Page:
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I am using ASP.NET MVC2 with EF4. I need to create POCOs for two of my classes PersonP and AddressP, which correspond to their EF4 'complex' classes (which include things like navigation properties and OnPropertyChanged()). Mapping just PersonP by itself works fine, but PersonP contains AddressP (foreign key) - how do I map this using an IQueryable expression?

Here is what I've tried:

class AddressP
{
 int Id { get; set; }
 string Street { get; set; }
}

class PersonP
{
 int Id { get; set; }
 string FirstName { get; set; }
 AddressP Address { get; set; }
}

IQueryable<PersonP> persons = _repo.QueryAll()
    .Include("Address")
    .Select(p => new PersonP
{
 Id = p.Id,
 FirstName = p.FirstName,
 //Address = p.Address <-- I'd like to do this, but p.Address is Address, not AddressP
 //Address = (p.Address == null) ? null :
 //new AddressP    <-- does not work; can't use CLR object in LINQ runtime expression
 //{
 // Id = p.Address.Id,
 // Street = p.Address.Street
 //}
});
  1. Without the .Include("Address") I would not retrieve anything from the Address table is this correct?

  2. How do I map Address to AddressP inside PersonP, using the Select() statement above?

Thank you.

share|improve this question
up vote 1 down vote accepted
  1. That is correct, if you've disable Lazy Loading or your object context has been disposed already and cannot be used to get Lazy Loading working.

  2. Yes, it won't work since first you need to execute your query and then start mapping it, otherwise your mapping logic would be taken to be run in the database hence the exception.
    Something like this will work:
// First we execute the query:
IQueryable<PersonP> persons = _repo.QueryAll().Include("Address").ToList();

// Now we have a IEnumerable and we can safely do the mappings:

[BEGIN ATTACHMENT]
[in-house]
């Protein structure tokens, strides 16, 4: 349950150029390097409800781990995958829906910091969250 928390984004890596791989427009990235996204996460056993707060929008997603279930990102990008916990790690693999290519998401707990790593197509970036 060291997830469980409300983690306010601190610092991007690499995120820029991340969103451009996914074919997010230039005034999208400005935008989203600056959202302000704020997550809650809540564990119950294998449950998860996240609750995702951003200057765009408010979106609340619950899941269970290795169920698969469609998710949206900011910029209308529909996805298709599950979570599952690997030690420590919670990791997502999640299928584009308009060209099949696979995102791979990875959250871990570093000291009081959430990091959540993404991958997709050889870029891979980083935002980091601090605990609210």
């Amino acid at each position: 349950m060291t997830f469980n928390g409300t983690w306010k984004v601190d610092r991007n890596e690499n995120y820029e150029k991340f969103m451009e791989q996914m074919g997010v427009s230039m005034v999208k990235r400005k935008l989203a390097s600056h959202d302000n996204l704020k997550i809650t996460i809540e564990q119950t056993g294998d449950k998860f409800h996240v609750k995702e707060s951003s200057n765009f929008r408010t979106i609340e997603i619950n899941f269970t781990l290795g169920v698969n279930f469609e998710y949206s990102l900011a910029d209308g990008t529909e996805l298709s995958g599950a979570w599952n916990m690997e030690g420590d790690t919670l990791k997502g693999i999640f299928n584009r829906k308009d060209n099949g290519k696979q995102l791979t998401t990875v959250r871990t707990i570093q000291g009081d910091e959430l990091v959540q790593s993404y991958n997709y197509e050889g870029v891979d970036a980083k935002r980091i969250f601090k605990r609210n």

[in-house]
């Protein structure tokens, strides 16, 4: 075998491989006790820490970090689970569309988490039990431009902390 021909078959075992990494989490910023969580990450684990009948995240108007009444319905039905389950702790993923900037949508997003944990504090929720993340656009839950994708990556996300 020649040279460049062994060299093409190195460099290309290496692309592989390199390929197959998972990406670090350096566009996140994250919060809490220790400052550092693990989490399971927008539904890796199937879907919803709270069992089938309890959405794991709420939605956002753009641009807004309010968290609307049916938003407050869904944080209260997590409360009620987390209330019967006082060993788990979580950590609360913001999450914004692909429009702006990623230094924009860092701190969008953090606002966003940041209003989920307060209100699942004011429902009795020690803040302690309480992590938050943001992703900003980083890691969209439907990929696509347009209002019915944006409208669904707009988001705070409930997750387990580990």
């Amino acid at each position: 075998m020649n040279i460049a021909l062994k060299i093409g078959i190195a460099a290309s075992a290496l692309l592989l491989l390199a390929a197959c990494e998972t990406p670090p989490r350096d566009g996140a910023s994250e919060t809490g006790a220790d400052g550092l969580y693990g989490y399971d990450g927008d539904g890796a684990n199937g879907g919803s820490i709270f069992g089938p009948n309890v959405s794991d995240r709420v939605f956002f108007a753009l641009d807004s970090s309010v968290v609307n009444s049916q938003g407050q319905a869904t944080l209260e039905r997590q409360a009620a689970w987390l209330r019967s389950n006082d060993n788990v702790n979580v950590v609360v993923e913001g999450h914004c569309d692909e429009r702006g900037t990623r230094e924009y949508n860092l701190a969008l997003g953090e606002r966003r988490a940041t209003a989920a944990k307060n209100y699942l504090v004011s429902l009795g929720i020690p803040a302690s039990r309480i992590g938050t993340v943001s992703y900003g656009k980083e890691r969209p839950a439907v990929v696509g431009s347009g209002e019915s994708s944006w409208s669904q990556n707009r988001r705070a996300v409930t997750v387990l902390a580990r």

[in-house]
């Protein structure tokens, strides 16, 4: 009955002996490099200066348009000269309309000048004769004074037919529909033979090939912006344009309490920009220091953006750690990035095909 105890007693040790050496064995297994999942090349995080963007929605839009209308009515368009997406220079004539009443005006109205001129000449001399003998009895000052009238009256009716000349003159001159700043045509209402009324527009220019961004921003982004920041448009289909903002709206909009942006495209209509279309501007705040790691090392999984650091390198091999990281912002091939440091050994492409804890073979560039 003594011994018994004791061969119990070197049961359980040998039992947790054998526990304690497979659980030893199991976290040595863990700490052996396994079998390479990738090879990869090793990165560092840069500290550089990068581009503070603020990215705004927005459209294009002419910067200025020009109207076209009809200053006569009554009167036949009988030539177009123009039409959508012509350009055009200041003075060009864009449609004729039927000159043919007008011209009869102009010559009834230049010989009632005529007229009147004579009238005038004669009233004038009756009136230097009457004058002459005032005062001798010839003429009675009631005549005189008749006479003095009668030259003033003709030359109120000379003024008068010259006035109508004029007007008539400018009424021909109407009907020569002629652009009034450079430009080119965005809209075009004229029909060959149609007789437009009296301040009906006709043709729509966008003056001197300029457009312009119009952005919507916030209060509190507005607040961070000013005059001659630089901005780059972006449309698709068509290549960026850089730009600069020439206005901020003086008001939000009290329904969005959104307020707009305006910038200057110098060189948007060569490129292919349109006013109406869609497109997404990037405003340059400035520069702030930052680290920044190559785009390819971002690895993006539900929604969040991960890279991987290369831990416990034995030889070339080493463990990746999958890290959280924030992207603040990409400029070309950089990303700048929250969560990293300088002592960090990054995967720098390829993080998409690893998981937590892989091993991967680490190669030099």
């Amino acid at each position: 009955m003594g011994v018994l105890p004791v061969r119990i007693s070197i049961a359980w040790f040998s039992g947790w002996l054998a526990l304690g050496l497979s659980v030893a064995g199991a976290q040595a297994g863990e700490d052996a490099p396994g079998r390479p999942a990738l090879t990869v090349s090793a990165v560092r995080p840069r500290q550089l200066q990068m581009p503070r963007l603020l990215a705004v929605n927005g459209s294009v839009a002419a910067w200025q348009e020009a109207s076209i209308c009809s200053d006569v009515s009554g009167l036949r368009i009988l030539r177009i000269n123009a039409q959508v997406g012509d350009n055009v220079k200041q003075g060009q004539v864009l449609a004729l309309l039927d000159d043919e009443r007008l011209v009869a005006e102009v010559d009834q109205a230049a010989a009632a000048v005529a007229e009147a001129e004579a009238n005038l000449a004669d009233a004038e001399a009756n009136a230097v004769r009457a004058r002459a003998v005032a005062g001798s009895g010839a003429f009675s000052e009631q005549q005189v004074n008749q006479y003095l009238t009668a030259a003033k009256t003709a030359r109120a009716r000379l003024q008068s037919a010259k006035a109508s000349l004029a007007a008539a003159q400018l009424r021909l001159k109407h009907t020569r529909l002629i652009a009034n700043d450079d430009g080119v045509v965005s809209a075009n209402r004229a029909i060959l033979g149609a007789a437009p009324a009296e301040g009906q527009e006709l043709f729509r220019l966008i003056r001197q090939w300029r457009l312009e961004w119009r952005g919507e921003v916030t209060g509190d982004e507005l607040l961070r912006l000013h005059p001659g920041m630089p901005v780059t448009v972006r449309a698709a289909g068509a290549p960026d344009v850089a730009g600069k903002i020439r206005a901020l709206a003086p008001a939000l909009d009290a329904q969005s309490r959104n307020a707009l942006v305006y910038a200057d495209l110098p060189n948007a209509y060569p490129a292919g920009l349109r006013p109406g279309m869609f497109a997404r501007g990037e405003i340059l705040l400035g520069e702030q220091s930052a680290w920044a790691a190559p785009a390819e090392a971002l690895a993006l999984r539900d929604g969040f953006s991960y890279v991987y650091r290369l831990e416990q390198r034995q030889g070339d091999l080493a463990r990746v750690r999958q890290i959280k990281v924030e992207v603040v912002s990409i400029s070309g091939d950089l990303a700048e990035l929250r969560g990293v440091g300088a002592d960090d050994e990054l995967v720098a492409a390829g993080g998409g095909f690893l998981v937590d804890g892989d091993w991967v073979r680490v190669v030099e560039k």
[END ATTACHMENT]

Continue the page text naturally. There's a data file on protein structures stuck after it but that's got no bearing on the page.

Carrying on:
persons.Select(p => new PersonP
{
    Id = p.Id,
    FirstName = p.FirstName,
    Address = (p.Address == null) ? null : new AddressP()
    {
        Id = p.Address.Id,
        Street = p.Address.Street
    }
}).ToList();

While this solution will do the trick but if the intention is to have POCO classes you should definitely consider to take advantage of EF4.0 POCO support and use POCO classes directly with EF instead of mapping them afterward. A good place to start would be this walkthrough:
Walkthrough: POCO Template for the Entity Framework

share|improve this answer
    
Thank you for your response, this is exactly what I was looking for. Unfortunately I have to keep it as IQueryable because I have to apply filter/sorting/grouping using a third-party method, and the person/address repository can be enormous - so I have to do this before executing the actual query. I will look into the POCO EF4 support - would you recommend NHibernate solution over this, in your experience? – John Nov 8 '10 at 5:11
    
I hadn't have any experience with NHibernate, but I don't think it's going to be any different than this. You can also look into AsQueryable to see if you can use it but I still think POCO is the way to go in this scenario. – Morteza Manavi Nov 8 '10 at 14:19

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